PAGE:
North Korea has accused the United States of setting up a NATO-style military alliance in Asia, saying Washington continues to hold military maneuvers with East Asian states despite Pyongyang’s warnings.
In a statement posted on its official website on Sunday, North Korea’s foreign ministry said Washington is making a "full-fledged move to establish an Asia-style NATO" while "blatantly holding joint military exercises with Japan and South Korea".
The remarks came on the heels of recent joint exercises by the US, South Korean, and Japanese forces, which involved a US aircraft carrier for the first time in more than four years.
In a meeting after the drills, North Korean officials condemned “aggressive moves” by Washington and Seoul, pledging to take “revenge on the US imperialists,” as they marked the 72nd anniversary of the outbreak of the Korean War.
In its latest statement, Pyongyang accused the US of double standards and stressed that such drills were preparation for a war aimed at overthrowing the North Korean government.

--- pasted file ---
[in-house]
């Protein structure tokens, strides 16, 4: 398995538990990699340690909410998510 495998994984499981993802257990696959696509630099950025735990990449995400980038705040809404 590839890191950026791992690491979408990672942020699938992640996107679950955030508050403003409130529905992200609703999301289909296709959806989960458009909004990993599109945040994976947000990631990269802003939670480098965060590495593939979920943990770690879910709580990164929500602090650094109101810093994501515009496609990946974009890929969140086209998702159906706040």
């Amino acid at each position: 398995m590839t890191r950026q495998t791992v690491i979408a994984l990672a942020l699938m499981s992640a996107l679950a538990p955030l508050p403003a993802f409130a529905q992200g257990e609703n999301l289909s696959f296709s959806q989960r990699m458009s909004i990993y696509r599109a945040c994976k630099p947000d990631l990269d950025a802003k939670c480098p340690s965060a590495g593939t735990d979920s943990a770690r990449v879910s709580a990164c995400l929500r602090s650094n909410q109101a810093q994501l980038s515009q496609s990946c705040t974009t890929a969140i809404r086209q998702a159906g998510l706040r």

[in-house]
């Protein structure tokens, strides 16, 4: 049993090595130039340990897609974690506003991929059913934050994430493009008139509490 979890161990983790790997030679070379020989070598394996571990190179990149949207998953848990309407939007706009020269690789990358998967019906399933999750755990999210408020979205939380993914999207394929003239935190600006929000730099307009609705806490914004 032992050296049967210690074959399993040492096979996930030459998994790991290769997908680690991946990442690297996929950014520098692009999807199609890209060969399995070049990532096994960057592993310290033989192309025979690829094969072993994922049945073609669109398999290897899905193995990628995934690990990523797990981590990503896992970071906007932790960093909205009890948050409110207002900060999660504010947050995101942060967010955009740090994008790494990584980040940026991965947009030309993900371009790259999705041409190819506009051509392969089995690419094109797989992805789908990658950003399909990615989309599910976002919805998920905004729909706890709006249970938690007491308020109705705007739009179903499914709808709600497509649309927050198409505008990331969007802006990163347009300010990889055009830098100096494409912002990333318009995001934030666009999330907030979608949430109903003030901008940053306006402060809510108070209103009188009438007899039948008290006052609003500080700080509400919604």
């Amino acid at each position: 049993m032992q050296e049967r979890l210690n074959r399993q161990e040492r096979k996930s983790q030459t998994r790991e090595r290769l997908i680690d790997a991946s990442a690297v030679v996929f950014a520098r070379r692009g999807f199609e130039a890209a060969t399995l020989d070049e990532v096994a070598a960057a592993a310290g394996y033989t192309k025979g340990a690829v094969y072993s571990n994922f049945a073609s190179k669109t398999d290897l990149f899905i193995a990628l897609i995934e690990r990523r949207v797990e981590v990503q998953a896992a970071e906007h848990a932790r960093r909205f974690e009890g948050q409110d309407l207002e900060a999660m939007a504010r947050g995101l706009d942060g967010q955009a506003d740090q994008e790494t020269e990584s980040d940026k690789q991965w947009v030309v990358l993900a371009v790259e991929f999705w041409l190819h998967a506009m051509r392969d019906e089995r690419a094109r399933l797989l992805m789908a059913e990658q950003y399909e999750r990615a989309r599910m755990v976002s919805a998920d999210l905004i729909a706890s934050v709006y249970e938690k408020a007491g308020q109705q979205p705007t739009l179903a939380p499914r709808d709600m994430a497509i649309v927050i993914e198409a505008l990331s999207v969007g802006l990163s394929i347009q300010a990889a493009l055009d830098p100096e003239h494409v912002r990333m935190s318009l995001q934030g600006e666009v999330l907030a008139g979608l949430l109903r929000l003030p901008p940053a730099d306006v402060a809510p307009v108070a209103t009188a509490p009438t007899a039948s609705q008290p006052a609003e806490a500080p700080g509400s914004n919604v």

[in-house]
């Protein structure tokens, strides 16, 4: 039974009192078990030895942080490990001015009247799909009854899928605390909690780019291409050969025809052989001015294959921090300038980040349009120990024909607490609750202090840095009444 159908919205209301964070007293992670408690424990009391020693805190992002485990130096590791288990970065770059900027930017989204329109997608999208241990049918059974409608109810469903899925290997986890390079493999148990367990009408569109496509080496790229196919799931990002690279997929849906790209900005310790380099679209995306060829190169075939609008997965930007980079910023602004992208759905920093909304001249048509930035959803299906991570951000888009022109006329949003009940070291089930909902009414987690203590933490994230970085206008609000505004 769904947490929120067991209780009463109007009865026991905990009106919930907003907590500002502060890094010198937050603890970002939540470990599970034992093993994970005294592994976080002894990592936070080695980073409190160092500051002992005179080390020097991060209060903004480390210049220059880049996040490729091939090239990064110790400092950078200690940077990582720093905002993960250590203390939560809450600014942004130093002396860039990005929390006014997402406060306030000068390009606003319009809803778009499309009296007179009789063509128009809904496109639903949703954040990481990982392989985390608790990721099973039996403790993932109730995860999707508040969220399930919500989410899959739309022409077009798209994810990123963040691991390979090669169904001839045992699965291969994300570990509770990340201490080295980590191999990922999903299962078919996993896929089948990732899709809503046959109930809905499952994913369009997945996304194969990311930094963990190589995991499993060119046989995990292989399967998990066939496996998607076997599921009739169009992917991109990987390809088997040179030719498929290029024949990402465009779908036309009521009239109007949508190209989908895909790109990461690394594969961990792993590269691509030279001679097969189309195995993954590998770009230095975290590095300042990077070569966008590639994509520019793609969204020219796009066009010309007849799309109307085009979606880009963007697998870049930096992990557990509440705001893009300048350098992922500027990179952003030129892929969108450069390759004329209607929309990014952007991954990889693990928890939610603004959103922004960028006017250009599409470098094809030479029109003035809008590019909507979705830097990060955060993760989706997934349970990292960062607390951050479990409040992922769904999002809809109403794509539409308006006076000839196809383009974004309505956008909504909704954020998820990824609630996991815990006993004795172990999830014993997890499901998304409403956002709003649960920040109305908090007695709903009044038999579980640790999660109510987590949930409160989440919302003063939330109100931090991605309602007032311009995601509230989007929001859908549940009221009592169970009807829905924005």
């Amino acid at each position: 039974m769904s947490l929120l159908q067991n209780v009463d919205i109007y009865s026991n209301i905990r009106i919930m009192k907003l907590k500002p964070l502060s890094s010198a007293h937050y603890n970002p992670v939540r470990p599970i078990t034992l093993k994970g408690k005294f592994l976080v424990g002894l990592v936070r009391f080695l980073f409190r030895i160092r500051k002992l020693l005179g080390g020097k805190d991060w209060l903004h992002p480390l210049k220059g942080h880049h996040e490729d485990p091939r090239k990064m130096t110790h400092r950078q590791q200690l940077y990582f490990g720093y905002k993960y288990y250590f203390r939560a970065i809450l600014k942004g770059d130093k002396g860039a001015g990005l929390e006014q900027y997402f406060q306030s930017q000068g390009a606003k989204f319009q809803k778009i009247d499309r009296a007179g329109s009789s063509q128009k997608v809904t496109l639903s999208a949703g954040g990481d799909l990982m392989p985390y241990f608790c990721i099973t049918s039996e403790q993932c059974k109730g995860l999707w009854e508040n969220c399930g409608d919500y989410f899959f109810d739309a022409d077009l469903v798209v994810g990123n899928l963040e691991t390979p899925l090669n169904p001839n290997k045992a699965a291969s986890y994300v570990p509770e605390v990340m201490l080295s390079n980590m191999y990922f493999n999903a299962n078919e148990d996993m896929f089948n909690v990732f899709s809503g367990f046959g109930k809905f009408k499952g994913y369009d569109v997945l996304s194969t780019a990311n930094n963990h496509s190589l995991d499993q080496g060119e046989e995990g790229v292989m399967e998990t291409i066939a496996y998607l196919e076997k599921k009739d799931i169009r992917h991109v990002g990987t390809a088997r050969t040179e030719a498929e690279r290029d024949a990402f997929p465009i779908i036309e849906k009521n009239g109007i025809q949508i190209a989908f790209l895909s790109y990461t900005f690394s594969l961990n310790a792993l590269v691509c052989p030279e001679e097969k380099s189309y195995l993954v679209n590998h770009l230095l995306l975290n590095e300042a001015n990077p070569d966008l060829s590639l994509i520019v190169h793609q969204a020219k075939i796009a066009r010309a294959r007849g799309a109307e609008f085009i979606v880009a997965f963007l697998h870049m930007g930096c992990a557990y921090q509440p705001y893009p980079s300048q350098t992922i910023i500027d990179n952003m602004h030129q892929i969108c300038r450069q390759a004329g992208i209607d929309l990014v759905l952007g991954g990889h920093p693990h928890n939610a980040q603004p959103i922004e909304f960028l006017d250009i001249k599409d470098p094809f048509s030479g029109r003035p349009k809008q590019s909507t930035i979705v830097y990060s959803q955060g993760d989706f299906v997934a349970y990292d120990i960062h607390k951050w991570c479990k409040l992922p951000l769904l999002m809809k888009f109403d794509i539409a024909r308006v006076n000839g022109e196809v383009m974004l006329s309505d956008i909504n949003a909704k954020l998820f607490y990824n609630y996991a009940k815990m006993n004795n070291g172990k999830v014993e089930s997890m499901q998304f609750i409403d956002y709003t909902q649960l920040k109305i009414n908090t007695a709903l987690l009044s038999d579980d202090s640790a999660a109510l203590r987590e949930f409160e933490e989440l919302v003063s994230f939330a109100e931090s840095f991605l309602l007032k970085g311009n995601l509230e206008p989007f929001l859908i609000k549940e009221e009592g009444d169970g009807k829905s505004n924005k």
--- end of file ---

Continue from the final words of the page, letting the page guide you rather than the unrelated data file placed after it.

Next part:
“This proves the hypocrisy of the US rhetoric of ‘diplomatic engagement’ and ‘dialogue without preconditions, while at the same time revealing again that there is no change in the US ambition to overthrow our system by force,” the statement noted.
North Korean government declared that it was developing its defense systems in the face of US hostility and sabrerattling in the region.
“The reality ... makes us feel the need to make all-out efforts to develop even stronger power to be able to subdue all kinds of hostile acts by the United States,” it said.
North Korea has tested a number of ballistic missiles this year, including massive intercontinental ballistic missiles (ICBMs), new hypersonic missiles, and a short-range missile potentially designed for tactical nuclear weapons.
It maintains that its weapons tests are a defensive measure against threats posed by the presence of US forces near its territorial waters and the holding of joint war games by the US and Japan with South Korea.
The North Korean criticism came a day before South Korea’s president Yoon Suk-yeol departed for Spain to attend a North Atlantic Treaty Organization (NATO) summit, the first South Korean leader to do so, in a bid to strengthen the country's partnership with the alliance.
South Korea's national security adviser said last week that Seoul plans to set up a delegation to NATO at its Brussels headquarters.
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